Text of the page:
Figure 2: Johnstone's Triangle Illustrating the Three Levels of Chemistry
To better understand how students conceptualize chemistry content we are using an analytical approach to examine how well the students are able to translate between macroscopic, sub-microscopic, and symbolic levels of representation. Our own view of reasoning regarding the chemistry triplet, as shown in Figure 2, is consistent with a sociocultural perspective on learning in which the three levels of representations can be considered part of the classroom community’s repertoire of resources for communication and representation of ideas. According to this perspective, instructors and curricular materials would be expected to have a substantial impact on students’ reasoning using macroscopic, submicroscopic, and symbolic levels of representation. Evidence thus far suggests that curricular materials in physical chemistry, such as textbooks and laboratory resources, may provide relatively little support for students to connect symbolic-level representations to macroscopic and submicroscopic ideas in physical chemistry contexts. Instructors, however, may scaffold student’s reasoning by modeling appropriate ways of coordinating macroscopic, sub-microscopic, and symbolic information or may provide hints and prompts to enable to students to make connections themselves. Reducing this support, both in terms of instructor interaction and in the support provided by instructional tasks, may allow students to develop more independence as their own conceptual frameworks and understanding of relationships between macroscopic, sub-microscopic, and symbolic levels become better integrated over time.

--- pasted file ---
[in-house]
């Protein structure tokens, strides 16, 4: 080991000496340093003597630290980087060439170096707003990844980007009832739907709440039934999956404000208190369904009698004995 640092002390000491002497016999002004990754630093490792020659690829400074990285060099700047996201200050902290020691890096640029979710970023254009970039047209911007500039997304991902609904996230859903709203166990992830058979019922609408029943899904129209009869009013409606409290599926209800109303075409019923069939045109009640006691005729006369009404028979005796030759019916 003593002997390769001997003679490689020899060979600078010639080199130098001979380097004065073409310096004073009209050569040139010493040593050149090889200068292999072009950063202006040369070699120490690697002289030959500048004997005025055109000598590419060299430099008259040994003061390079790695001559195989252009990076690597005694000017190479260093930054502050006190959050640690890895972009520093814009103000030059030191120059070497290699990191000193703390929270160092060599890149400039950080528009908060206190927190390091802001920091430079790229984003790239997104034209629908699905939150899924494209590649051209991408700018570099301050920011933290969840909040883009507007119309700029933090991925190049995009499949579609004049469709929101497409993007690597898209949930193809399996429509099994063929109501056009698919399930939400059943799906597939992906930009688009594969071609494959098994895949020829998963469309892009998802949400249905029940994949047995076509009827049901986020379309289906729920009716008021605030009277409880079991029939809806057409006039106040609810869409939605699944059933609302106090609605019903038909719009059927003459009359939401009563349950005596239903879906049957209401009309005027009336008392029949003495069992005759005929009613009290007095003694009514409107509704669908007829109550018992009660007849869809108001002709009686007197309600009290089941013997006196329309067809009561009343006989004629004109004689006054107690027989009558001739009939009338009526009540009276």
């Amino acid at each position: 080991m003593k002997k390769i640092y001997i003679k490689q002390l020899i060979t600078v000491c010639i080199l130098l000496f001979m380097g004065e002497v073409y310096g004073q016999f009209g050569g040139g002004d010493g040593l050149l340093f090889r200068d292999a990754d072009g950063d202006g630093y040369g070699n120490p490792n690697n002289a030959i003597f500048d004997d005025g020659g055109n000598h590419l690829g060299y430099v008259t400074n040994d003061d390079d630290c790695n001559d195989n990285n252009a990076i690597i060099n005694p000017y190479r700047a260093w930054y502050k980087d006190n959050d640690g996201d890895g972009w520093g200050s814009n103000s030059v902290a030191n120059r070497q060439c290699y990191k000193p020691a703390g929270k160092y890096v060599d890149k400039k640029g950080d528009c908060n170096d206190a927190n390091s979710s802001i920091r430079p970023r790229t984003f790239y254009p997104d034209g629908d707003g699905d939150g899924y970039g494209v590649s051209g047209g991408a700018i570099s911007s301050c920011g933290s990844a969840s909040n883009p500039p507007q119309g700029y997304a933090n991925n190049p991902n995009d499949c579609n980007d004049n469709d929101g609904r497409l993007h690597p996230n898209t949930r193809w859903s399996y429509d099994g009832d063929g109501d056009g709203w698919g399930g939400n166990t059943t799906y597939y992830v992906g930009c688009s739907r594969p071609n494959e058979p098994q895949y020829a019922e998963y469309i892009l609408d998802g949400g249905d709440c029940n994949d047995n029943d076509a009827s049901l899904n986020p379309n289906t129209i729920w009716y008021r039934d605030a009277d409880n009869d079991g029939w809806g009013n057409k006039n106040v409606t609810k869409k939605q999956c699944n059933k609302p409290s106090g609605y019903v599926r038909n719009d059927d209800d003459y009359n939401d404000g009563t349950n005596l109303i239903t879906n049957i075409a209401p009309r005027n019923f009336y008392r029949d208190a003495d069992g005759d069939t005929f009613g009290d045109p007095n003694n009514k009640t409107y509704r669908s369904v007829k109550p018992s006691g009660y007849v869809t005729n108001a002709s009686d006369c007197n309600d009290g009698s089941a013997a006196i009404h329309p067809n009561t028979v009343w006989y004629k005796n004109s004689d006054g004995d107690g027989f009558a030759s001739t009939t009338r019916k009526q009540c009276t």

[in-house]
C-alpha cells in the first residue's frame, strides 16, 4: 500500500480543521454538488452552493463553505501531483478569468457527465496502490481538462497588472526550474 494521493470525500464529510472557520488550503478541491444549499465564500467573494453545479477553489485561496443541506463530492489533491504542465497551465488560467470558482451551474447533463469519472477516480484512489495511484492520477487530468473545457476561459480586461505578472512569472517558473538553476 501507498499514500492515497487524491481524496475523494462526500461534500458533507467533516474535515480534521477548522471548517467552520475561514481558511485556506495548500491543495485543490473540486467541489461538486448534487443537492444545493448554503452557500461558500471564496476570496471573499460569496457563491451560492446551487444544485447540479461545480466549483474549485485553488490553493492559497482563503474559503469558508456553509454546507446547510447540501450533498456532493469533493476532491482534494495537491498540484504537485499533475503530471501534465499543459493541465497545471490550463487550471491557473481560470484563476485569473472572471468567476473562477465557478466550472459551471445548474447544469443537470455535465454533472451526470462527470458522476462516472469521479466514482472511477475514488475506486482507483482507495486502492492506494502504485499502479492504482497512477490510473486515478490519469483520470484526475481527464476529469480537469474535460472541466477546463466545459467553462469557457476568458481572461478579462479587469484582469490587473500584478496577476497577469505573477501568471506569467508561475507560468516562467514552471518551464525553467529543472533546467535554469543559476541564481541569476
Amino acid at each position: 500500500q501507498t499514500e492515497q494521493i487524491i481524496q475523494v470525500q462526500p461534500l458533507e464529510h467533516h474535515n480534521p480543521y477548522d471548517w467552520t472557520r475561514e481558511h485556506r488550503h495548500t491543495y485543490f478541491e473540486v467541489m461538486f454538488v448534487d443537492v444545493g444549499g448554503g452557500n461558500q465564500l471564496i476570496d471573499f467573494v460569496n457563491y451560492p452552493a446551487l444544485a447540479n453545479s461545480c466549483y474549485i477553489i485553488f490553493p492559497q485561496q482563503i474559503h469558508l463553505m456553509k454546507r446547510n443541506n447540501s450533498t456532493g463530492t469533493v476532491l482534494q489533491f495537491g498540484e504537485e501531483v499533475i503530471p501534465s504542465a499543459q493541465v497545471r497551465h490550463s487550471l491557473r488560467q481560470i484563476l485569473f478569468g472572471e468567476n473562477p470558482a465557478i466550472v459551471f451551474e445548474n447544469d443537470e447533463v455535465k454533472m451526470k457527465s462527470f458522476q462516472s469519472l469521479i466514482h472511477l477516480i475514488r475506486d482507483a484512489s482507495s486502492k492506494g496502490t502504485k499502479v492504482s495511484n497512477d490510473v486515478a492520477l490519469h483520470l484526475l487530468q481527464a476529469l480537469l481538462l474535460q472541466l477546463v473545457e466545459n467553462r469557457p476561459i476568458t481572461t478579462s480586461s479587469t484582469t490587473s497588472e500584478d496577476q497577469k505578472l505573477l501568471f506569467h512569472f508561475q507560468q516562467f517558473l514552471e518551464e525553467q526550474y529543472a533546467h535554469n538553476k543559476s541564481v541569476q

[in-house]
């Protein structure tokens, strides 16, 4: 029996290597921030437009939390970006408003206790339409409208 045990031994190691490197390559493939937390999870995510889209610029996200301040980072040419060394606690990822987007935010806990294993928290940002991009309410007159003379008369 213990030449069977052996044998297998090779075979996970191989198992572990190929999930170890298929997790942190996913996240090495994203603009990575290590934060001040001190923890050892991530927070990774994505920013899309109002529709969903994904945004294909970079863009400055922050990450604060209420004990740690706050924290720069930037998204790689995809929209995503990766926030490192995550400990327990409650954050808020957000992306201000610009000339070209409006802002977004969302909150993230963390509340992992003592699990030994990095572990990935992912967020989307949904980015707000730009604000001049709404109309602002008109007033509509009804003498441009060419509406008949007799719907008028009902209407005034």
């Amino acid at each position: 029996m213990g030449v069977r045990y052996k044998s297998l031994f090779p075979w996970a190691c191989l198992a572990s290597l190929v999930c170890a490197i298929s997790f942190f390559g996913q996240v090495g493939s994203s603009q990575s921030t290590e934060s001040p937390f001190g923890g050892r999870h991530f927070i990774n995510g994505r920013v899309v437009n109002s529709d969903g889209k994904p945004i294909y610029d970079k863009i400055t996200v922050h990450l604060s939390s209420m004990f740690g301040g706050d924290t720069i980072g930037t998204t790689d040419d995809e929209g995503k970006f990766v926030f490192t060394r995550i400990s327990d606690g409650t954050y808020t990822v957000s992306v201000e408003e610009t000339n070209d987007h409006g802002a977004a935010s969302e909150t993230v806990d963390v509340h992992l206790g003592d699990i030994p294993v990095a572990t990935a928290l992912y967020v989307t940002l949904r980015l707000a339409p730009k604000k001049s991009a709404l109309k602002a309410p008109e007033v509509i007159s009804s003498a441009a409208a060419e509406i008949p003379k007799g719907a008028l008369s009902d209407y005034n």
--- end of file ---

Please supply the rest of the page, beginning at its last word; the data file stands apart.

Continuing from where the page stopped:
Figure 3: Inquiry Oriented Discursive Moves Framework
Instructor facilitation has been shown to play a critical role in students’ understanding of macroscopic, sub-microscopic, and symbolic ideas in other chemistry contexts as well. Therefore in addition to analyzing student's ability to generate arguments and their conceptual understanding, we are also interested at looking at the how an instructor influences the discourse taking place in the classroom, to do this we are using a framework know as Inquiry Oriented Discursive Moves (IODM), Figure 3. This framework was developed to focus on aspects of argumentation not captured by Toulmin’s framework. The IODM framework addresses questions related to how a teacher’s interaction with students or peer interactions contribute to classroom learning, particularly as it relates to inquiry. Correlating the discursive moves of the instructor to the presence and quality of student arguments can provide insights into understanding effective facilitation of active learning environments. It can also be used to analyze how instructors support learning in inquiry oriented laboratories. A Revoicing discursive move is when an utterance is said again by another speaker. Revoicing serves three functions in a class. One function is to highlight specific ideas and move the discussion forward. A second function is to empower student thinking, and a third is to help students understand what are considered reasonable explanations. Questioning/Requesting discursive moves are explicit questions directed to students. They serve to help reveal a student’s understanding of the material. Telling discursive moves are characterized by information being stated or procedures defined. Telling moves are used to further discussion, direct student attention to a new task or idea, provide insight, or guide student argumentation. Managing discursive moves focus on moving the class forward but do not contain content-related information. These moves tend to focus on classroom management efforts that are employed to organize students in structural and affective ways to increase student engagement.